The difference in low light performance is made even clearer in this direct comparison image:
We tested the AV3116's WDR performance against five competitors in our 2013 WDR Shootout. We found that performance was solid in all of our test scenes.
These example images show performance in a garage scene, with an overhead door open with strong sunlight behind the subject (click for larger versions). In this comparison, we can see that the subject's face and the chart are well-lit, and details outside are visible, as well.
With the subject standing in the darker area next to the door, the chart and subject remain quite visible, more so than in the Bosch, Panasonic, and Sony models.
In our indoor, well-lit test scene, the AV3116 performs well, with one minor issue. Compared to others, the 3116 is moderately more noisy, with some artifacting present, which can be seen at the edges of the chart against the subject's dark clothing, as at the edges of his clothing against the lighter wall. However, this did not have a major impact on image quality, nor did it increase when subjects were in motion. Color representation was mostly true, with only slight issue displaying some shades of green on our chart, which looked more grey than other cameras upon review. Again, this is not a major issue.
The AV3116DNv1's bandwidth consumption was higher than all other cameras in our tests using default settings. Only Avigilon came close to its bandwidth consumption, and only while in night mode. All cameras were set to VBR mode with a 12 Mb/s cap in our test, to provide substantial headroom before the cap was met. Notably, Arecont's bandwidth consumption was also most volatile, fluctuating 2-3 Mb/s, while others were generally more steady.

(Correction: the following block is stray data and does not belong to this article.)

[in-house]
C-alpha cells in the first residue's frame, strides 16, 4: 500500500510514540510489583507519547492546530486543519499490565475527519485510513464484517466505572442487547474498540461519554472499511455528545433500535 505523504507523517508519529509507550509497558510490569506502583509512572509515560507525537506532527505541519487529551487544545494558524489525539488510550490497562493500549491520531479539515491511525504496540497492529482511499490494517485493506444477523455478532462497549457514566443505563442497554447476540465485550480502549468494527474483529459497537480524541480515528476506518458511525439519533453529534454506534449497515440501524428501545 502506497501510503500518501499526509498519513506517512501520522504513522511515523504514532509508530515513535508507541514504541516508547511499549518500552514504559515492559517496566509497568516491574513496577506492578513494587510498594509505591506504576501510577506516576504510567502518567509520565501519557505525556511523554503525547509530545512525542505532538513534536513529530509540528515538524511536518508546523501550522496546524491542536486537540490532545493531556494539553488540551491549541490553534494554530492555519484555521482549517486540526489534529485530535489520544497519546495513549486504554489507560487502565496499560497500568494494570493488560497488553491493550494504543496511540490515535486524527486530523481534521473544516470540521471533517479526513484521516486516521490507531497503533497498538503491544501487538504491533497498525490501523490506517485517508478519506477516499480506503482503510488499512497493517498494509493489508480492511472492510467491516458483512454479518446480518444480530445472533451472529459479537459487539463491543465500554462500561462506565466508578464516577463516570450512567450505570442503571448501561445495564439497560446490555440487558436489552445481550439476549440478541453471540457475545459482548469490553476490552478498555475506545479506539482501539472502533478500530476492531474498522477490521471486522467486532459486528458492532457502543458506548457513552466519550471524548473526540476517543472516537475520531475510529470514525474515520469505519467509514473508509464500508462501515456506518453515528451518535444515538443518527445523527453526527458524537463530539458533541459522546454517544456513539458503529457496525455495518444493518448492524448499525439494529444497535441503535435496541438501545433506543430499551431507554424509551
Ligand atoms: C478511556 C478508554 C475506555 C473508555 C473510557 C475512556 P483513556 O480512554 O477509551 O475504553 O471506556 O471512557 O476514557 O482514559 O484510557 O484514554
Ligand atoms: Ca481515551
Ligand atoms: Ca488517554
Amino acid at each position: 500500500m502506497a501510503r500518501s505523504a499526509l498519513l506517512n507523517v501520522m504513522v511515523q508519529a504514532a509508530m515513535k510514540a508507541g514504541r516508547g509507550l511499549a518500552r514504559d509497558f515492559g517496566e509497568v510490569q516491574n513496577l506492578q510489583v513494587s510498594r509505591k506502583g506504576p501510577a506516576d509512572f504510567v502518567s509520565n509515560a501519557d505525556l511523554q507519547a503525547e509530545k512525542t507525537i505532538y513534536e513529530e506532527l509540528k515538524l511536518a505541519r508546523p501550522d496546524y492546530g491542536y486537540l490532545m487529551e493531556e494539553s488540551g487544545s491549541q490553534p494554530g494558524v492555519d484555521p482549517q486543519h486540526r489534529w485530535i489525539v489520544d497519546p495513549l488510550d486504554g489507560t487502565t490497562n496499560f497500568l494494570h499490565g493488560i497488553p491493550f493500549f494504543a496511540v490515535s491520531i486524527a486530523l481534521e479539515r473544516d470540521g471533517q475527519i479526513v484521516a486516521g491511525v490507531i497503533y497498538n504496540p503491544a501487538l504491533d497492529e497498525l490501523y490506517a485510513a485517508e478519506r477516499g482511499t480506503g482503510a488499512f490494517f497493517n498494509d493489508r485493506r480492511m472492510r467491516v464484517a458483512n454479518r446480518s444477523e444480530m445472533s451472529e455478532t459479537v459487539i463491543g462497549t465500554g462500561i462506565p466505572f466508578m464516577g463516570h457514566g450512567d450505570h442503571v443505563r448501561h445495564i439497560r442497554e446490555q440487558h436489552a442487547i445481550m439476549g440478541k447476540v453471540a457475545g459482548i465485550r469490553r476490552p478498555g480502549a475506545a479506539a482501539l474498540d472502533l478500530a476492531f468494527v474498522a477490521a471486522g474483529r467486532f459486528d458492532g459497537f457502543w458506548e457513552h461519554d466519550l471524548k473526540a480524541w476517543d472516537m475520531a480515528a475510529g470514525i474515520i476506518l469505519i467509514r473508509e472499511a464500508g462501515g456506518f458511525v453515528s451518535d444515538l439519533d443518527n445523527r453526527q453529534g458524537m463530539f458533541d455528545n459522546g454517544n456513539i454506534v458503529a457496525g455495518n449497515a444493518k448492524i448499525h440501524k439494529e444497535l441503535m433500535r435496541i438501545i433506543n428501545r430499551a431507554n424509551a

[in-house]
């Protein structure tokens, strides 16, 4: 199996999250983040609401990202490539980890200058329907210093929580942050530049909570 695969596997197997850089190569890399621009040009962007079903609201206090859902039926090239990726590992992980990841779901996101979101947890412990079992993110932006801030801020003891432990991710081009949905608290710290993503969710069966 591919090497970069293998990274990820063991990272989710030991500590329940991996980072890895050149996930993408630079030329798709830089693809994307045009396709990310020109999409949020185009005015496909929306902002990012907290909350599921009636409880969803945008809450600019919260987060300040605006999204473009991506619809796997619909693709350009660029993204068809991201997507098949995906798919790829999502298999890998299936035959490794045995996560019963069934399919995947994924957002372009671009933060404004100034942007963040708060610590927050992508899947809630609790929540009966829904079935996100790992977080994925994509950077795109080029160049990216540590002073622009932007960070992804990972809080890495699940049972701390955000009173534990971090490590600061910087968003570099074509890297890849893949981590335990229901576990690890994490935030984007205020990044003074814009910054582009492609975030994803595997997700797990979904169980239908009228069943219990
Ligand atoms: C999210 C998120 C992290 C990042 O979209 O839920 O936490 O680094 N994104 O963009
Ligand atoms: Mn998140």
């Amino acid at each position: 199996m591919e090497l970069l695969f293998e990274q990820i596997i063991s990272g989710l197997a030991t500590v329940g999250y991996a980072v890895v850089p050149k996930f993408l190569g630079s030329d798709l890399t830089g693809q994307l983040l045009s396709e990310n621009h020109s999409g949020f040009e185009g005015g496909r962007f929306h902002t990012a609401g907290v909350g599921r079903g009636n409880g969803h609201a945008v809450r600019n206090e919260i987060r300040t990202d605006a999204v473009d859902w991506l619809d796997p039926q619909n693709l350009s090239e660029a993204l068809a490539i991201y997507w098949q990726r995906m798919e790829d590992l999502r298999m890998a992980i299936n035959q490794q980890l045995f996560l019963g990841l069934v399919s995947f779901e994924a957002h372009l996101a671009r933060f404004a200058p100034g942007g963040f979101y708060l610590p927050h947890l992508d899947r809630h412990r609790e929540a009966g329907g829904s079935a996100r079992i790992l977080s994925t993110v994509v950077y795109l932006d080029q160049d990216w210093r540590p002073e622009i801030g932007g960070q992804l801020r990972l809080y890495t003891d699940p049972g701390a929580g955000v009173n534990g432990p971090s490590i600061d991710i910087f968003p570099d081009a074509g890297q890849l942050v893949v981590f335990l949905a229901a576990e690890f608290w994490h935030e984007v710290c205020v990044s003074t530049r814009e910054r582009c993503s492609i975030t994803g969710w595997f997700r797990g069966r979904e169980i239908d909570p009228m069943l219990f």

Iin our daytime scene, bandwidth was as follows:
- Arecont AV3116DNv1: 8-10.5 Mb/s
- Avigilon H3 3MP: ~3 Mb/s
- Axis Q1604: 1.4-1.6 Mb/s
- Bosch NBN-932V: 700-1,000 Kb/s
- Panasonic WV-SP509: ~8 Mb/s
At night, bandwidth increases, but is still low relative to all cameras but Panasonic. Note that the WV-SP509 was producing a very dark image, and thus transmitting less information, which may account for the significant drop in bandwidth from day mode.
- Arecont AV3116DNv1: 9-12 Mb/s
- Avigilon H3 3MP: 10-12 Mb/s
- Axis Q1604: ~9 Mb/s
- Bosch NBN-932V: 4.5-5 Mb/s
- Panasonic WV-SP509: 2.5-3.5 Mb/s
With binning on, the reduction in resolution has a drastic effect on bandwidth, decreasing from 9-12 Mb/s at full resolution to only 1.2-2.2 Mb/s, a 75%+ reduction.
A major driver of Arecont's much higher bandwidth is their default quantization level of 16, while other manufacturers generally default to around 27-30. Changing the AV3116DN's quality from 16 to 27 in our test scene resulted in a drop in bandwidth from 10-11 Mb/s to a much more reasonable 4-5 Mb/s, with little impact to image quality. Users should be aware of this default setting, and be careful to change it to a suitable level for their scene.